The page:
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  • 1 February 2012 07:53, by manyang mawech

    We will teach them a lesson ugly Murles.Second attack on way believe me we will use what ever resourches to make it work.If the peace is not their desire then leave us a lone. we do not need help from any one even our sons in southsudan army we dont need their help.we encourage them to stay on their duty

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    • 1 February 2012 08:16, by John Bang

      My appeal to the government of South Sudan not Jonglei gov’t.We are a part of South. S which we to be protected as citizens.Why Salva Kiir does not order the army to disarm all the civilians in the whole South? Insecurity in Jonglei is expanded to other regions in the South. What is your idea Kiir? if u have no meant to manage the citizens give the chair to Riek Machar.

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      • 1 February 2012 09:06, by Ruach

        Child abduction and trafficking was introduced by Dinka Bor to Murle.They used to steal the children among themselves,Murle/Jeb & Nuer/Naath and then sold them to Arabs who used to come to their areas by boats and ships.For more informations,u can contact Kur Alak at Bor South believed to have practised this evil acts at the time.Murle had no idea of child trafficking as they lived in Eastern Nile

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      • 1 February 2012 09:09, by Ruach

        Child abduction and trafficking was introduced to Murle by Dinka Bor.For more informations,contact Kur Alak believed to be one of the guys who at the time used to practice this evil acts!!

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      • 1 February 2012 09:31, by NUER ONE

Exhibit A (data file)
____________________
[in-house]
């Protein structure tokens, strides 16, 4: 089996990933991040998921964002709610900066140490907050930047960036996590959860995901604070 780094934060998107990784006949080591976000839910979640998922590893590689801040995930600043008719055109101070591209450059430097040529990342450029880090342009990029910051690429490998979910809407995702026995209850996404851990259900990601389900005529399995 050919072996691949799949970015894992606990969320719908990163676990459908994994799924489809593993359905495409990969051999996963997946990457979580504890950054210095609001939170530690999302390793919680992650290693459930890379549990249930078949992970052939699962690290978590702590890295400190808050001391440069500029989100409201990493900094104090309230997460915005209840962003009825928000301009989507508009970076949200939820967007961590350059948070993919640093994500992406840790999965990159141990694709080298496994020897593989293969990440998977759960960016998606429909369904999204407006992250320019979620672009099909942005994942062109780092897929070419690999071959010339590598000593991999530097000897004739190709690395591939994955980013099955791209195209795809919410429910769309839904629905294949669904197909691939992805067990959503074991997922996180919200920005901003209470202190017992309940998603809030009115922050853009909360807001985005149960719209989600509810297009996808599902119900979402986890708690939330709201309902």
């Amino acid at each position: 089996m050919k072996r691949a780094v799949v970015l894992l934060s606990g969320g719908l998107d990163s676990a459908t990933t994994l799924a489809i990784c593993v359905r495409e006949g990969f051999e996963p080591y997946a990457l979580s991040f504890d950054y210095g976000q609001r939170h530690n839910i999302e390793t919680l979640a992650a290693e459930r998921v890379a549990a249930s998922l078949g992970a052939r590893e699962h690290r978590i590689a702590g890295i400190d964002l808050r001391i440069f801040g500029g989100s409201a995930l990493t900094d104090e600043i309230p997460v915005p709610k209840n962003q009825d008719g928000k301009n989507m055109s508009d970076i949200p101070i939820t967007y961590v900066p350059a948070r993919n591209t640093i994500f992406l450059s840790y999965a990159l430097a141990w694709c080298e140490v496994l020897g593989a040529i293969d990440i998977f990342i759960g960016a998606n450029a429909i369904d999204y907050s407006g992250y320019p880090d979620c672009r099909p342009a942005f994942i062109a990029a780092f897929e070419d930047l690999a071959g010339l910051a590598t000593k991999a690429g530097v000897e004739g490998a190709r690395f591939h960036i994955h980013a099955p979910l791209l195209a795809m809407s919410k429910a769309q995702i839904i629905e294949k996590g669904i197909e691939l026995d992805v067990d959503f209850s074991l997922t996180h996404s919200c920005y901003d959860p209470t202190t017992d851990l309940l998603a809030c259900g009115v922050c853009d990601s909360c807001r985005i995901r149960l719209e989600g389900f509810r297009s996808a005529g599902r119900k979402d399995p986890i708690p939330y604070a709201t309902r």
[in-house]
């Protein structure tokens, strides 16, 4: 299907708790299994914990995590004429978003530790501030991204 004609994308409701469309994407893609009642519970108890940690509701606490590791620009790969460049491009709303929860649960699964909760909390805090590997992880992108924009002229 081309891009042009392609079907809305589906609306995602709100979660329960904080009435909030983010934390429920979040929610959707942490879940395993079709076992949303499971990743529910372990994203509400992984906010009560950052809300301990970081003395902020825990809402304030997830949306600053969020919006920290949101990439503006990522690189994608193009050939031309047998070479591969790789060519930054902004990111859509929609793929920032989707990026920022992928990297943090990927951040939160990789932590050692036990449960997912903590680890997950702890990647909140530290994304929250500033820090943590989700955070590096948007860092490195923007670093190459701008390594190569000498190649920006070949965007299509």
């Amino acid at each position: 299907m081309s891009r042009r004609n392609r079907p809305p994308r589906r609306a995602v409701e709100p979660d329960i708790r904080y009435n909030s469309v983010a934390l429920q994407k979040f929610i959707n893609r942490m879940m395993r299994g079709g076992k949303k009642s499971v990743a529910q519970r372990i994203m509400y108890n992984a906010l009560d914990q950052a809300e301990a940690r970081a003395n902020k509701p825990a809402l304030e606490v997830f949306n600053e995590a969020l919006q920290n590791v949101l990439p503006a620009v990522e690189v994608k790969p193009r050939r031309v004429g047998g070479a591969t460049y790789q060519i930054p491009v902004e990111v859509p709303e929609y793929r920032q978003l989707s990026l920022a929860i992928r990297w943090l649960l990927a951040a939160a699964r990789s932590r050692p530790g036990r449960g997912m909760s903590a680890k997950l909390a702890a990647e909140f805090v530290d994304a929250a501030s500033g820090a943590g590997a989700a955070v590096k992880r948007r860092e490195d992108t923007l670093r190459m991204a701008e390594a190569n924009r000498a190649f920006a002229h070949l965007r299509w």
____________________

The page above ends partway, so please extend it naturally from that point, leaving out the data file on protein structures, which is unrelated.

@ John Bang,
        My brother, this case is not the problem of our president,He protecting all southerns,even if his tribes who are his first enemy.

        This problem comes from those taking care of cattle,they think that, they are too important than any other tribes,any small case,killing will be the solution.What can our president do?
        To kill all cattle or human being? No, Let you respect human being onl

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      • 1 February 2012 13:50, by okucu pa lotinokwan

        The Jonglei Children,even if they do not go to the school no different,because the Educated one are still behaving like the un Educated one,better let them remain in the Cattle Camps this year for correction


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  • 1 February 2012 14:18, by Majongdulthii Anyang-majongduldit

    The state and national government need to do something in order to put to an end this insecurity in the state such that the entire communities go back to their homes because it is better to bring town to people not people to town as it was said by late John Garang

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  • 1 February 2012 14:56, by Waucity

    I hate Sudantribune writers, who gave them right to alter the name of the capital city of Jonglei state. It is call Mading bor...You can’t call a captial city a town...Please educate yourselves. This is why I say that english will make smart people stupid because they will never it well..Shame to call it official language.

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  • 3 February 2012 05:25, by Odingo

    RoSS is full of corruption
    children should not be charge with school fees,because many parents don’t have jobs to pay school fees for their children. Education should be make free from grade one to grade twelve. If I were president I should make it happen by allowing all children to go to school free with no cost. That is why I will be runing for presidency in twenty fifteen. Thank you all.

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  • 3 February 2012 05:39, by Odingo

    The Disarmament without border protection, is not the solution.
    I don’t think Nuer White army and Dinka Duk,will accept disarmament if Murles are not disarm first.Salva Kiir and Riek Machar must move their headQ to Murles and make sure that Murles Youth are disarmed before they come to disarm Nuer White and Dinka Duk and Dinka Bor. Otherwise, the 1991 will repeat by it self. Thanks